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It is known from psychology that “masculine” and “feminine” are the names applied to the behaviors due to the features of anatomy and convention. Being ‘active’ is referred to masculinity while we use the term ‘passive’ for femininity. However, in Freud’s ‘psychoanalysis’, to take equal femininity with passivity is an error, also it is valid for masculinity and activity. Freud (1932) claims that sometimes a great deal of activity is needed to obtain certain passive aims or behaviors. In my opinion, we must beware in this of underestimating the influence of social customs, which similarly force women into passive situations.

Freud argues that there is nothing inevitable about the development of sexual object choice, and in addition to this there is no innate femininity or masculinity. According to him: “We are potentially bisexual, active or passive, variable contrary and not just genital. How any woman or man understands, fantasizes about, symbolizes, internally represents, and feels about her or his physiology is a developmental product, and these feelings and fantasies may be shaped by considerations completely apart from biology.”( Mitchell: 1978).

In my point of view, Freud wanted to tell us woman is made by our personalities, she’s not born as having a feature of femininity. In the same perspective, we can also say that both homosexuality and heterosexuality are products of development process of the individual for both sexes. Various people or a person in different cases may be either masculine or feminine in their preference for activity or passivity due to the sexual aims. After reading Freud’s works about femininity, I also discover that gender does not determine the nature or acceptance of a sexual role or a preference for activity or passivity with respect to the sexual aims. His theory allows us to explain the broad difference between men and women based on the repression of the unacceptable half of their identity and sexuality in order to conform to cultural expectations.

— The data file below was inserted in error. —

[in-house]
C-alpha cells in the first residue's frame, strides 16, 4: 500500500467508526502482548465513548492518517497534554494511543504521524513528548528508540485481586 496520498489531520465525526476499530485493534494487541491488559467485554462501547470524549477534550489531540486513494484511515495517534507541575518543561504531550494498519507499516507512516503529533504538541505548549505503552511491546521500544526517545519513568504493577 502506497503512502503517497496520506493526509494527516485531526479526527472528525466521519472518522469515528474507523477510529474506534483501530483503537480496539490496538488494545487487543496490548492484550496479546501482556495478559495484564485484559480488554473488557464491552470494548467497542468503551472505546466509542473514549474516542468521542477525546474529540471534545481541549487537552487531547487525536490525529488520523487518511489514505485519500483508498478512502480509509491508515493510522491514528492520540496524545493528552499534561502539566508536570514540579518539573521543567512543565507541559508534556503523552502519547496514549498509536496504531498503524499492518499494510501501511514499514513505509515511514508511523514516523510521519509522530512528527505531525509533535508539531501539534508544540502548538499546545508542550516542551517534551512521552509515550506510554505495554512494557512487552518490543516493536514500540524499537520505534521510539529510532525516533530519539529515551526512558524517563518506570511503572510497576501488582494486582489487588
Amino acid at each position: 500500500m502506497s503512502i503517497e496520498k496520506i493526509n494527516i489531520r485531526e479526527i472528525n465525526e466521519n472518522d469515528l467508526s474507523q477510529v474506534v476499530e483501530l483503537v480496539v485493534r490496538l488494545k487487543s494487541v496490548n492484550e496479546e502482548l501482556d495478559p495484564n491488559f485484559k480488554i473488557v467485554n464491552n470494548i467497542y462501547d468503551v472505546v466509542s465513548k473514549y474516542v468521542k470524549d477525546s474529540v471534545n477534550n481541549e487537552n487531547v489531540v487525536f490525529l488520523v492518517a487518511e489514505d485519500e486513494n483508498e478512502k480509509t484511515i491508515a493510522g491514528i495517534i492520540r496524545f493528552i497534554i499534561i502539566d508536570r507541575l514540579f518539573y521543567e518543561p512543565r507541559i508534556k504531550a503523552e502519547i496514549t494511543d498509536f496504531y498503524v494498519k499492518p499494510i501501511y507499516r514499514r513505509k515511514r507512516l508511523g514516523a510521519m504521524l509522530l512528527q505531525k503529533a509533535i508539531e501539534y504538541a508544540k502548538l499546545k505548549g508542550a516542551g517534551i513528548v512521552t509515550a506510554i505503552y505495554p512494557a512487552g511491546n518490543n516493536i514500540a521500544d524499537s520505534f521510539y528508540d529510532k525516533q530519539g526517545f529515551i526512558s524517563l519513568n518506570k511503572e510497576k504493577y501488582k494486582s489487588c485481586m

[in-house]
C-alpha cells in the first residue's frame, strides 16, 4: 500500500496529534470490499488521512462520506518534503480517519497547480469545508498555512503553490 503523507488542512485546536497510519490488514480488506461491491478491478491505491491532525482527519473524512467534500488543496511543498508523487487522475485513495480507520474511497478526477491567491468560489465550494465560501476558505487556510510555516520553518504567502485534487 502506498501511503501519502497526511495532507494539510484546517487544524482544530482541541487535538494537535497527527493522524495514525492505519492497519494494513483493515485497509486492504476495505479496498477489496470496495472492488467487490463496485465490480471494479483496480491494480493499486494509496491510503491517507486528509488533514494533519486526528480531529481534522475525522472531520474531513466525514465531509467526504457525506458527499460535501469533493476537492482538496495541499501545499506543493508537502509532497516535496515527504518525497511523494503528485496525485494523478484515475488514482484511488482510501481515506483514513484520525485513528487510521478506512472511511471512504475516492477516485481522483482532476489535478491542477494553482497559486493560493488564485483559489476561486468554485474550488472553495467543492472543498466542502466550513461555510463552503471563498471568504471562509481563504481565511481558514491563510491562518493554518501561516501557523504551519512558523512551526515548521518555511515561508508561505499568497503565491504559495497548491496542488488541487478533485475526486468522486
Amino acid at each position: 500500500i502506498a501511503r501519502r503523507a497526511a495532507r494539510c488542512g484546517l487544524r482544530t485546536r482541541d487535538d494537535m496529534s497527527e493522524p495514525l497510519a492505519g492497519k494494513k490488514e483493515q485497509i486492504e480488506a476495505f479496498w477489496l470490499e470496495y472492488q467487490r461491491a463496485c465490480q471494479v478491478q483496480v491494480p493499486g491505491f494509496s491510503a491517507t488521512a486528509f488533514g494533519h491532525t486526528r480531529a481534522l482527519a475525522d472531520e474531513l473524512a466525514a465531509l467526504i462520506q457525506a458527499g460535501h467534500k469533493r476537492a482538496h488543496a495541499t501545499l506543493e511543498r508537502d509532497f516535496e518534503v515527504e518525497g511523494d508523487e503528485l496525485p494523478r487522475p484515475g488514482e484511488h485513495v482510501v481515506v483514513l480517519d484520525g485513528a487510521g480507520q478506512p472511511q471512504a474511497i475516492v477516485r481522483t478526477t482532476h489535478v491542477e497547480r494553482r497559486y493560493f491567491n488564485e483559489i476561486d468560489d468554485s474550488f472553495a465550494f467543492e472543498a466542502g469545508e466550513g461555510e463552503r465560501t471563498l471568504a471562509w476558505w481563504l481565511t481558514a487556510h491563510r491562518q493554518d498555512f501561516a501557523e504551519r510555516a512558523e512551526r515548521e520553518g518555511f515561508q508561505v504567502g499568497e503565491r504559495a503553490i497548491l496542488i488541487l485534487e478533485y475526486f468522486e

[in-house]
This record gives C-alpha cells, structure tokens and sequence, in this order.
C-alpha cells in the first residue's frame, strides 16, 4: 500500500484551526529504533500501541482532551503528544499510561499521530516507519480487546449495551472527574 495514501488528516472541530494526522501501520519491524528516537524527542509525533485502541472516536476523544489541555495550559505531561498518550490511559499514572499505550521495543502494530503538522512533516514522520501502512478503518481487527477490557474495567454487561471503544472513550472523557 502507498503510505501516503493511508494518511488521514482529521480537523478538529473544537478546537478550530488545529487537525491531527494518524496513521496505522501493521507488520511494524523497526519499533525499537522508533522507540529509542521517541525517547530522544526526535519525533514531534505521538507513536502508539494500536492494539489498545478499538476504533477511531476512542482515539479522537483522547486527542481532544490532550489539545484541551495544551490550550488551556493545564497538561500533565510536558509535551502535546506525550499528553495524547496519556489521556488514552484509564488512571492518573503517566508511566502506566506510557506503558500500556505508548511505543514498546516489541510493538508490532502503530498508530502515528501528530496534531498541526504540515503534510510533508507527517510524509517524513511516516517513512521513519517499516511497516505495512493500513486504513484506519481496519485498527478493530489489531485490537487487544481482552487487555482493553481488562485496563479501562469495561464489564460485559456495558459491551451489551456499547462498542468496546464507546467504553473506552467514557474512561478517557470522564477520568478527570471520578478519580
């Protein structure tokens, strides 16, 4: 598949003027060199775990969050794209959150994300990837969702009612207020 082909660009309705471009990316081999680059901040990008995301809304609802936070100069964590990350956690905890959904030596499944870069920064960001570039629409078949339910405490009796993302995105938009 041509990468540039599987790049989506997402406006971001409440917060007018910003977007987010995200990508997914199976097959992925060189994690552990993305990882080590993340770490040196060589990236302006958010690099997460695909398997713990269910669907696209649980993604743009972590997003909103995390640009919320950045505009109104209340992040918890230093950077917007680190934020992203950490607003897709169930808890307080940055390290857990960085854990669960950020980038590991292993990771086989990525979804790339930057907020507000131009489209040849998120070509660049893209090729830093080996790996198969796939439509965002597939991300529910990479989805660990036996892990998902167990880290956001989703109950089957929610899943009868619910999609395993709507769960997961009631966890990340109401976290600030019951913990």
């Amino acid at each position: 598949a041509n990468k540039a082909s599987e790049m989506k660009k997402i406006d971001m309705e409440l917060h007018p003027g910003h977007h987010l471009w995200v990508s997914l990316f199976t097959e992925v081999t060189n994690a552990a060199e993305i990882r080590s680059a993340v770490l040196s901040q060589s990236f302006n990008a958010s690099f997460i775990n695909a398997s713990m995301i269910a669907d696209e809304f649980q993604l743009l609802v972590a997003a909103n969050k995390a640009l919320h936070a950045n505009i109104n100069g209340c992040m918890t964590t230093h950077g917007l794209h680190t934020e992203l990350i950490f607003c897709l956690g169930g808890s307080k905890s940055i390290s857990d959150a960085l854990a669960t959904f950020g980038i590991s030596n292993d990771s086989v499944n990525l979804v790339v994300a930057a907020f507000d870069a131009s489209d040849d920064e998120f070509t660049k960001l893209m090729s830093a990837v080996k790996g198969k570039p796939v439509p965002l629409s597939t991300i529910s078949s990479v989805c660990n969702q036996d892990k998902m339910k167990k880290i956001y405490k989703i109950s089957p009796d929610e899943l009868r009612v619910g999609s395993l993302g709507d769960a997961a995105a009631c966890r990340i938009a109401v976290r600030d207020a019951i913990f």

To understand the femininity from psychoanalytic perspective clearly, we should firstly know or define the opposite thinkers’ view about what psychoanalysis is. In my opinion, Michael Brearly is one of the fair critics, because he is also a member of a ‘British Psychoanalytical Society’. According to his experiences with his patients, he concluded some results that is found very absurd by the other psychologists who are in favor of psychoanalysis. He claims that psychoanalysis is said to be elitist, that is, in seeing itself as superior to other psychotherapies. It is also dangerous and radical and it brainwashes. For instance, take the issue of child abuse where it is accused both of denying the facts of abuse and of implanting false memories. In addition, psychoanalysis is conservative and it spreads a propaganda of anti-homosexuality to people’s unconcsious. I cannot decide that he is telling the truth, in fact, he may be right in some conditions. However, in reality, these views are all about the methods of psychoanalysis which are operated only on the patients of him.

In psychoanalytic theory, even though the girls are less aggressive and more dependent than the boys, they go through the first stages of their development in exactly the same way as boys do. This stage is called the ‘phallic’ stage. In this period, little girls behave physically exactly like little boys. Both boys and girls take the mother as the object of desire and in addition, they see the father as a rival. Girls feel inferiority to the boys because of the sight of boy’s penis in this stage.